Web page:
The End-of-Summer Letdown


I get rather down right about now, as summer vacation draws to an end. And I do mean down. Like really down. I hesitate to use the word ‘depressed’ because that is a deeply painful mental illness that causes a great deal of pain to many. I do not wish to invalidate that experience so I will choose not to use that word to describe my end-of-summer mental state. /endsoapbox

Reminder: I’m a junior high teacher. Honestly, though, most of the time, I don’t feel like a very ‘good’ teacher, a real or ‘true’ teacher. I’m not the teacher who stays at work until midnight every night poring over data and redesigning elaborate lesson plans and units. I’m not the teacher who spends the summer weeks teaching summer school or working in my classroom, teaching workshops, or what have you. In fact, I rarely set foot back in the school building after I leave after the last teacher work day until I have to go back at the end of the summer. I don’t get excited about the beginning of the school year. Rather, it makes me nervous, restless, stressed, and even weepy. I mourn the end of my freedom, the sleeping late, the staying up late after the kiddo goes to bed, the day trips with my family, the movie dates with my husband, evenings around the fire-pit, watching my daughter chase fireflies. Now it’ll be back to early nights, earlier mornings, and routine.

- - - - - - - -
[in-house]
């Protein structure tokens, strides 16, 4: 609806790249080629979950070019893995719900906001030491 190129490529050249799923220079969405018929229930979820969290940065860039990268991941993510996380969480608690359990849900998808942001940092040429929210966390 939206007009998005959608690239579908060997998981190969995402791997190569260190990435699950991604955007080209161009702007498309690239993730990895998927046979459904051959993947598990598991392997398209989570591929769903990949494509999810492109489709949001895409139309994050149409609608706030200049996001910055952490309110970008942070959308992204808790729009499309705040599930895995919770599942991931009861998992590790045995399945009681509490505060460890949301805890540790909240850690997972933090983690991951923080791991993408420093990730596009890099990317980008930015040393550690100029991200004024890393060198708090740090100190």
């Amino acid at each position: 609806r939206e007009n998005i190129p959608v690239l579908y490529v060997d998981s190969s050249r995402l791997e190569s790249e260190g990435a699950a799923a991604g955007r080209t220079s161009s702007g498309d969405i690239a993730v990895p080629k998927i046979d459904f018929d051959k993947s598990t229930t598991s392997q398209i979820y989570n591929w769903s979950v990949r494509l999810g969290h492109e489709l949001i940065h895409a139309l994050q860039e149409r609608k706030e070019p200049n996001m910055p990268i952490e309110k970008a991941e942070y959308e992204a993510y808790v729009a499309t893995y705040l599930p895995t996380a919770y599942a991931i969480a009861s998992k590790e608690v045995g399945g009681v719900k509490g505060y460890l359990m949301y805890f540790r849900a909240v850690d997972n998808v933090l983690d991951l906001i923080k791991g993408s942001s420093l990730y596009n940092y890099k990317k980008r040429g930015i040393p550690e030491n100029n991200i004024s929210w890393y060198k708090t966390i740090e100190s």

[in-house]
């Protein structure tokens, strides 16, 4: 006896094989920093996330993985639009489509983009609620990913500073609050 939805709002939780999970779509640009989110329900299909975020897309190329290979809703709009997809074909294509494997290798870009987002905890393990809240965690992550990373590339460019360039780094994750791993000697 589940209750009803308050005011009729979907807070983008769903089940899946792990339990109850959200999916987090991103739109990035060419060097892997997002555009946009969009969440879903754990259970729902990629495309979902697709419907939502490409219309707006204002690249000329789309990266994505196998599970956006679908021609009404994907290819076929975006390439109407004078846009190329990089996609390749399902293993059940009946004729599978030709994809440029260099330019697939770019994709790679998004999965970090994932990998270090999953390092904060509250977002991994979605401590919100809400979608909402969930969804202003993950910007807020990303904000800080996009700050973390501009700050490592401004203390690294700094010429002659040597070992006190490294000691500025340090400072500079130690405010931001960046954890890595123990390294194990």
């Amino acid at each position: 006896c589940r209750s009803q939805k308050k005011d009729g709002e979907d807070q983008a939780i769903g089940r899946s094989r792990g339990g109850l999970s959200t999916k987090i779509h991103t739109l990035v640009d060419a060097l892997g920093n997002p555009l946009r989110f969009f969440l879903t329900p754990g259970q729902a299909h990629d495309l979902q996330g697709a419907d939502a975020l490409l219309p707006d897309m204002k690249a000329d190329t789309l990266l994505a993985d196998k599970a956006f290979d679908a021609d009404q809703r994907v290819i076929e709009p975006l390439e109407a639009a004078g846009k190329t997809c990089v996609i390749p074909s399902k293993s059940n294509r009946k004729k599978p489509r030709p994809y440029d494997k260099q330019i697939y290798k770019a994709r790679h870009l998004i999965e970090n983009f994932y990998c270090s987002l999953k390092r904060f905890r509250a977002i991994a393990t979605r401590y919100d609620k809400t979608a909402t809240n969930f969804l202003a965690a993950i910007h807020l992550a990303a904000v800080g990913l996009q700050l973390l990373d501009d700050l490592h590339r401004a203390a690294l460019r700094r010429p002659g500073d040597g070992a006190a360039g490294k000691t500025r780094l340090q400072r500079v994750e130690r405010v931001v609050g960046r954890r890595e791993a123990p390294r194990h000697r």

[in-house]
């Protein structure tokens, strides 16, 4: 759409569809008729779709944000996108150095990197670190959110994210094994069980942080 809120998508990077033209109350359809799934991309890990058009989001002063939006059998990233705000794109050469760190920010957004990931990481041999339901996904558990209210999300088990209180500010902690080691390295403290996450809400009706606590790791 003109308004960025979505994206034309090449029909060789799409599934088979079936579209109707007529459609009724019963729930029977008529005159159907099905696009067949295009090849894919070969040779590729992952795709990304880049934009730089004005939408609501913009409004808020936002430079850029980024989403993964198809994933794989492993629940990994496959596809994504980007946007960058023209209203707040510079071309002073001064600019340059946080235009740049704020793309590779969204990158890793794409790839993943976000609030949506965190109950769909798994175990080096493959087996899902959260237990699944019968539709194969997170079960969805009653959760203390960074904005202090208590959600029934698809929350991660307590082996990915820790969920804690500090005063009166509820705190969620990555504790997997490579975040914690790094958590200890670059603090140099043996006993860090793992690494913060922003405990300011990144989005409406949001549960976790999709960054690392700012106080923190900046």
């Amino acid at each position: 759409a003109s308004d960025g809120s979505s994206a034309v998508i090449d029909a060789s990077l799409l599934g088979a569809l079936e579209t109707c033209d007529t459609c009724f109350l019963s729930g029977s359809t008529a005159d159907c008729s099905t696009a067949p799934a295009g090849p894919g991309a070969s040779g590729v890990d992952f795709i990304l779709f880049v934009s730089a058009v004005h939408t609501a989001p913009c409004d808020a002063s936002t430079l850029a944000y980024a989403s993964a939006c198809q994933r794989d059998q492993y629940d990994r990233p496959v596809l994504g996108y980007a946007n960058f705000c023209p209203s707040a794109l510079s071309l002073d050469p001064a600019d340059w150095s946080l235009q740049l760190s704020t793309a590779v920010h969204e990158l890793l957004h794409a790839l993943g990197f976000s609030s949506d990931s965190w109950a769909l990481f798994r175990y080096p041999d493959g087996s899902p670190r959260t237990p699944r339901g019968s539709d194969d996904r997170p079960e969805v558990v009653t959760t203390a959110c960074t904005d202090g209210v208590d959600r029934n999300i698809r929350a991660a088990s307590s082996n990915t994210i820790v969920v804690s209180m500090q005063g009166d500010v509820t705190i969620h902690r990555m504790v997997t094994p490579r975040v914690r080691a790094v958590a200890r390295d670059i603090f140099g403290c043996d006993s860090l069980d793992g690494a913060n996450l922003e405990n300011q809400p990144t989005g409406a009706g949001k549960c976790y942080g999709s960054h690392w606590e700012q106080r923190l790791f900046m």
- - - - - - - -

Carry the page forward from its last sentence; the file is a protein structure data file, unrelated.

I trudge back to school as heavily as any student. I tend to become withdrawn; I stick to myself, hole up in my classroom, ostensibly to get things done, but it’s also really because I will be dealing with people—lots of them—day in and day out for the next ten months or so. I will have no choice in the matter. There’s also a chance that I will be a “veteran” teacher in the 8th grade this year so that means possibly answering a lot of questions from the other teachers in my hall. So I am hoarding my spoons, trying to build and store them up for the coming school year.

I will be stressed and tired and may be functional at best for a while, but I will do my best. Things will get easier. I will work hard to teach my students what they need to know, about language arts and literature, but especially about what it means to be a good person, to live with integrity, to have courage, and be kind. And I know that it will be as much a continuous lesson for me as it will be for them.

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